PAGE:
Foul-mouthed employee reinstated after FWA overturns dismissal
If you're not a wharfie or a fishwife, choice of language in the workplace can be a sensitive topic—or, as a security truck driver discovered, a potential career killer.
In this recent case before Fair Work Australia, the security driver was dismissed for, among other things, use of colourful language in the workplace. The Fair Work ruling touched on a couple of particulars:
First, the ruling confirmed that the driver's language to his supervisor was inappropriate and unwarranted.
Second, the ruling noted the difference between swearing at another person and swearing at an inanimate object or using bad language to describe traffic or weather.
Third, the ruling highlighted the "mixed messages" the security firm's employees received about bad language—the fact that bad language was common in that particular workplace, despite a policy that says swearing is not tolerated.
In response, the security firm acknowledged these mixed messages and said that in deciding if bad language constituted misconduct, they would consider the context, location, the person it was directed toward and the manner in which it was said.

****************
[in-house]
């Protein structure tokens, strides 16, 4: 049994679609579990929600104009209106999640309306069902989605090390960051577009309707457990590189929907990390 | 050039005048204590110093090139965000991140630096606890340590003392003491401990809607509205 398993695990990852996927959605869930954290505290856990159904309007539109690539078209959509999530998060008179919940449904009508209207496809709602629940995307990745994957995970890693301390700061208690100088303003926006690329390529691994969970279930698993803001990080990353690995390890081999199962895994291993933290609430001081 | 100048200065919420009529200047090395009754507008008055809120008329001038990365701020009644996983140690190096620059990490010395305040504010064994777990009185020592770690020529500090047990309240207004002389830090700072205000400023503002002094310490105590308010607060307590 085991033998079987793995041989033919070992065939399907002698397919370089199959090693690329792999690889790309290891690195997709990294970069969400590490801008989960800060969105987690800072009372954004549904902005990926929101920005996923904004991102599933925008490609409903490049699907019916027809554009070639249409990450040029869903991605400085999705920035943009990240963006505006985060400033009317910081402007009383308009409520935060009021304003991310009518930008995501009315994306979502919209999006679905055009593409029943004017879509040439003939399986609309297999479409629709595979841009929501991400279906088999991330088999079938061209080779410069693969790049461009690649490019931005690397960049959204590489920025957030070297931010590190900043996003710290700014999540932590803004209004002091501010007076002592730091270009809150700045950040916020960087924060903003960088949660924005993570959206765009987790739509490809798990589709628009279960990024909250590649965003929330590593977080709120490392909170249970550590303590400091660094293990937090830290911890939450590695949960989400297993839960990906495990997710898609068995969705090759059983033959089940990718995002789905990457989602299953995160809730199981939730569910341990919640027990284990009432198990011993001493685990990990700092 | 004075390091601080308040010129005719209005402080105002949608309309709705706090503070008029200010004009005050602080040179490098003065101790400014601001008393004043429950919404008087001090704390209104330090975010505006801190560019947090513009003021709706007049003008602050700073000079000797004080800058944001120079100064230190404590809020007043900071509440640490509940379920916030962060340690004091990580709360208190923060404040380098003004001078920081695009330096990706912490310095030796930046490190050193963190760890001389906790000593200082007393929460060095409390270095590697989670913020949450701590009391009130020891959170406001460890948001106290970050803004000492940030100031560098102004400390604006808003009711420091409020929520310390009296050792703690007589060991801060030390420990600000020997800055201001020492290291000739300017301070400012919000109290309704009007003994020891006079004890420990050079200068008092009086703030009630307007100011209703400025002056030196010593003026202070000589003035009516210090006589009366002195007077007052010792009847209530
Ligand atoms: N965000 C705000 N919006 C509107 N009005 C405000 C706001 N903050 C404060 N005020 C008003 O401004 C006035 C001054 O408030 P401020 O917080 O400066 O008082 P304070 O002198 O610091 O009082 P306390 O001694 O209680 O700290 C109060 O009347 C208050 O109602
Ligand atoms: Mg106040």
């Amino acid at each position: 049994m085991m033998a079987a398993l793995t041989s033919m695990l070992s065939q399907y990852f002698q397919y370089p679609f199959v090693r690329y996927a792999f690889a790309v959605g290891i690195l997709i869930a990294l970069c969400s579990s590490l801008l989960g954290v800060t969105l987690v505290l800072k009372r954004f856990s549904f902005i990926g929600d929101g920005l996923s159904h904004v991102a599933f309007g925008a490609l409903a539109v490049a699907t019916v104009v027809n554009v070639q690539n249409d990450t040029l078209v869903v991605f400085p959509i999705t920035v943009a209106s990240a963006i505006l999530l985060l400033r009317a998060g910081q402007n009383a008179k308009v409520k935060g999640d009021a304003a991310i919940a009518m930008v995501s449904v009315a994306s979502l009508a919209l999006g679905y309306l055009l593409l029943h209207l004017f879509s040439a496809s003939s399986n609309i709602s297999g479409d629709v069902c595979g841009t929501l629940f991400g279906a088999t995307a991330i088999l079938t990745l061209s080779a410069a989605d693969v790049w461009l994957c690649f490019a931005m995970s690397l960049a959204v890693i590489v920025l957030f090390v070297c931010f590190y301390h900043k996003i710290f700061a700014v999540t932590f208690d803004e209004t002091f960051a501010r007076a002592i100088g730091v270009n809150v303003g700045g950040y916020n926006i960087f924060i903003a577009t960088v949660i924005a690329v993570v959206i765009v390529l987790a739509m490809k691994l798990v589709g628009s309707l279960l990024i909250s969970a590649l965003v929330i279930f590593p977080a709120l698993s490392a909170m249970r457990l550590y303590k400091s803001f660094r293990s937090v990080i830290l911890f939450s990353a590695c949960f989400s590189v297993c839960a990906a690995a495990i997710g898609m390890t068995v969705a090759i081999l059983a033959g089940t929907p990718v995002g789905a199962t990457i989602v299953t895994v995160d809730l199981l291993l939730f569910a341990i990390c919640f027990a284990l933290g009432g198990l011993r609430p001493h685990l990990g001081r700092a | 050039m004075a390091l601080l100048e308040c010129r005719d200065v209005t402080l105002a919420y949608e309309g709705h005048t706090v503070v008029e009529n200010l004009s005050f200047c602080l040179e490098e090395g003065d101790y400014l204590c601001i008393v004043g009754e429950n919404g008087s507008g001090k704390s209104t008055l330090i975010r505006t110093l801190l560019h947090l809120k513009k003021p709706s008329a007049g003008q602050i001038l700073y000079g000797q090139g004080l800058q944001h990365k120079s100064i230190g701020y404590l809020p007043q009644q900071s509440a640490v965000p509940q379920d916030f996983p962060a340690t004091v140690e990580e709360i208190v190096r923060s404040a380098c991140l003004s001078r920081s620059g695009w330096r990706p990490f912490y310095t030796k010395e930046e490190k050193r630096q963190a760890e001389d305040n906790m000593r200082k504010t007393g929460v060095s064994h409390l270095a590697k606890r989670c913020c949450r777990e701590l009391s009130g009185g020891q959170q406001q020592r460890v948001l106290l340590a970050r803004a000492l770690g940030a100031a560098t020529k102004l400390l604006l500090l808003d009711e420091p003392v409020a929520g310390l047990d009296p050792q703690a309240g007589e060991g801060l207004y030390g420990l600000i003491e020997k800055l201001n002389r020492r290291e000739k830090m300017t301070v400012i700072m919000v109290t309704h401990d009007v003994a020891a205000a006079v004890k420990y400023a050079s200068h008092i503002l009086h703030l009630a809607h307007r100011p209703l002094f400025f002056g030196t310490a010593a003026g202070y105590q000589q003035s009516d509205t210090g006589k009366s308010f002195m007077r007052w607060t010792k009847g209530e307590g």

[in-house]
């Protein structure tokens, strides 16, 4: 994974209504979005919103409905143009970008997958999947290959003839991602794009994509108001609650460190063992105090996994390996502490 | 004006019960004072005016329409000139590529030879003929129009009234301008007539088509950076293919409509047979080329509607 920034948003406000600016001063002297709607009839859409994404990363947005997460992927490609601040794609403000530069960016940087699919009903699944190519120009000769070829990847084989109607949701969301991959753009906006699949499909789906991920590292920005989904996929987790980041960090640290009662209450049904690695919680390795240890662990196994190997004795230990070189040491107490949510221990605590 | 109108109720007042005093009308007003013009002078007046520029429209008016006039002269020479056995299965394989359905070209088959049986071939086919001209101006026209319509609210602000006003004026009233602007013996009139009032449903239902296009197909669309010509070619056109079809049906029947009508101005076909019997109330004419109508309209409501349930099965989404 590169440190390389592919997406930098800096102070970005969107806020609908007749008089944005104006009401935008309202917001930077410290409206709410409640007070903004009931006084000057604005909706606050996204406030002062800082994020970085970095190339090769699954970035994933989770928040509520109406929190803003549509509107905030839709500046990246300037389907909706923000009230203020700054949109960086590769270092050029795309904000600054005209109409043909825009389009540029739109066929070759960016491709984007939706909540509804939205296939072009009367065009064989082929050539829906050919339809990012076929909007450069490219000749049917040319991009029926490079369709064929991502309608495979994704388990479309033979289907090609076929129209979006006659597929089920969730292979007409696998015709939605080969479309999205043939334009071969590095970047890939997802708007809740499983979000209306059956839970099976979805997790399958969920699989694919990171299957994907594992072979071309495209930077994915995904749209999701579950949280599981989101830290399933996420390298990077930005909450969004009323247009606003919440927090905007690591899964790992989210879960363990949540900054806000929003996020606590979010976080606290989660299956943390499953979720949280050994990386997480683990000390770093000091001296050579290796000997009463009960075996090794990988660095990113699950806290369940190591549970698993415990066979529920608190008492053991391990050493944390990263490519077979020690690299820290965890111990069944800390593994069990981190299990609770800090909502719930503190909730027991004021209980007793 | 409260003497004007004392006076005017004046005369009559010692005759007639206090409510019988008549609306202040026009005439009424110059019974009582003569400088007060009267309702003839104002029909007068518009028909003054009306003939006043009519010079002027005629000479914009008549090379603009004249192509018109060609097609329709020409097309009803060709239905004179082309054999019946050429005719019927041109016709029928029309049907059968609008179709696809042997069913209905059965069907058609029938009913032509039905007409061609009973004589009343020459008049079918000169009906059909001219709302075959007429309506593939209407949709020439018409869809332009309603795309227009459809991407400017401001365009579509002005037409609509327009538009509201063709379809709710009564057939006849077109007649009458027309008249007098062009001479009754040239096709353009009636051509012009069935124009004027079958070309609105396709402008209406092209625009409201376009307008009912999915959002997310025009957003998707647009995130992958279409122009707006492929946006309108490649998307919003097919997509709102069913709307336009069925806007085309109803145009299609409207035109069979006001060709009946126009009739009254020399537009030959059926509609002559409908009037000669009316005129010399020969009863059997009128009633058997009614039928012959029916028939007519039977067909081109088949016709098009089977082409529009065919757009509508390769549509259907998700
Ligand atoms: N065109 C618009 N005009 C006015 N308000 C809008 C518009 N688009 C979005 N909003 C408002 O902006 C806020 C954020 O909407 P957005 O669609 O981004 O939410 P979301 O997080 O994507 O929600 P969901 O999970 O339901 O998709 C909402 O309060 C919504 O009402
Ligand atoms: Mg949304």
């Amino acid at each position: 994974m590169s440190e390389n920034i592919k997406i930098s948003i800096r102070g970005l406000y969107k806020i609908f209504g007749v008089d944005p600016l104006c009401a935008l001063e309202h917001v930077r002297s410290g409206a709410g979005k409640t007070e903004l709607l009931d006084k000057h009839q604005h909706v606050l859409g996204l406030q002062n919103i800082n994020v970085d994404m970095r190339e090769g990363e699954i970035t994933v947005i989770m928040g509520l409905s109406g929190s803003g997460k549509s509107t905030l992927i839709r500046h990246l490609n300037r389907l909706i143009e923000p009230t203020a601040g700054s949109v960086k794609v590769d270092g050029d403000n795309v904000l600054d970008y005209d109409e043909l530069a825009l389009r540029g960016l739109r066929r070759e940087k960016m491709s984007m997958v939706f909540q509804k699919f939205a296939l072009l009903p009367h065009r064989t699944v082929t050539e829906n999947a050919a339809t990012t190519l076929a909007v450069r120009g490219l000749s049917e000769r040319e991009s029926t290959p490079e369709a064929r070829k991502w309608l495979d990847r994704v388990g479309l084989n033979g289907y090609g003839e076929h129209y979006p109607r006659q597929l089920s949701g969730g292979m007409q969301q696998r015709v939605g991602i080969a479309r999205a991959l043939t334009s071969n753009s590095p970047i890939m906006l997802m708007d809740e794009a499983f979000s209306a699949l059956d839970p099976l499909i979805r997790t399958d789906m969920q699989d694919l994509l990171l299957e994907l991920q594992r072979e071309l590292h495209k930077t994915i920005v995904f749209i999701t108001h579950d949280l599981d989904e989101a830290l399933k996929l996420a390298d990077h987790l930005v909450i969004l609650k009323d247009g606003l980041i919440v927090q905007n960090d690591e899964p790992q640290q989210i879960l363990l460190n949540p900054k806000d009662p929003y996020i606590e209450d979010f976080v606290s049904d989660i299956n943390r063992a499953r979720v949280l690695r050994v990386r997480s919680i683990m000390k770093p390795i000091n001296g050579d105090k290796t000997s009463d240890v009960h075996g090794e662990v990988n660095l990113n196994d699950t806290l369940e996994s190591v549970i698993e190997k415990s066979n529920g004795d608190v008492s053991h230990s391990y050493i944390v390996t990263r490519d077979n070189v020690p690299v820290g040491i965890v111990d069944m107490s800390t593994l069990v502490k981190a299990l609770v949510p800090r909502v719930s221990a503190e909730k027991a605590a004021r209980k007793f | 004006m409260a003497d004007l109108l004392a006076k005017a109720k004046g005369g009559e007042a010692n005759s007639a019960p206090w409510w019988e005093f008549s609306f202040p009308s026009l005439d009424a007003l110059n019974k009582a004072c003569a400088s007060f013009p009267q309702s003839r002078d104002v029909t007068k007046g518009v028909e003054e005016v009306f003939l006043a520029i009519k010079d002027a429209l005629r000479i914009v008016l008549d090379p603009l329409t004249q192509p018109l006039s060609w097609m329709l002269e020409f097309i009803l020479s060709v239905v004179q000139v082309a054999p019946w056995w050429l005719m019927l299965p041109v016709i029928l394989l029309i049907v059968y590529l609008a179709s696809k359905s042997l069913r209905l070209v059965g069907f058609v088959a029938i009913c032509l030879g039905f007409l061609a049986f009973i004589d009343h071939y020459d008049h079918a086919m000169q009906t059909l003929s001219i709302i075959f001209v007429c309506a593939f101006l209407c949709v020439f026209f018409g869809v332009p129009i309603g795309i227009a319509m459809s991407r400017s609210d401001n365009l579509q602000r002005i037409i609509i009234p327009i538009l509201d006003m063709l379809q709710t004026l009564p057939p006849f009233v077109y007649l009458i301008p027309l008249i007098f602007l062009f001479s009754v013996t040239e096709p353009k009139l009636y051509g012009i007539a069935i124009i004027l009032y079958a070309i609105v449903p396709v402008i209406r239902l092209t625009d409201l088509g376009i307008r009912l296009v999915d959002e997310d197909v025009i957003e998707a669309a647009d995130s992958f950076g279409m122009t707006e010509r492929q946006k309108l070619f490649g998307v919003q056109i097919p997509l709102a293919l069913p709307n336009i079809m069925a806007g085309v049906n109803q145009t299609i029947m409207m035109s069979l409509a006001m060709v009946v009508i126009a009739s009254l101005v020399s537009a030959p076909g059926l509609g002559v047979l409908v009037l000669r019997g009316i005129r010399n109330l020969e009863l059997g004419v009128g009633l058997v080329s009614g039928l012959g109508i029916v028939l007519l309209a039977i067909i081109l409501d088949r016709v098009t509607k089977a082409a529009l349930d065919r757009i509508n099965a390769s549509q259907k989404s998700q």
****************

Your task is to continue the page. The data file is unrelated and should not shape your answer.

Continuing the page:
Fair Work Australia found that the driver's dismissal was unfair (the procedural fairness of the investigation was also called into question) and the driver was reinstated.
What can employers learn from this case? Ensure you have a clear policy about what kind of language is appropriate for the workplace, and make sure employees are aware of it. Respond quickly to any language that doesn't fit your policy—but be sensitive to context. Many workplaces are increasingly informal, and some employees may misjudge the appropriateness of their language in this context.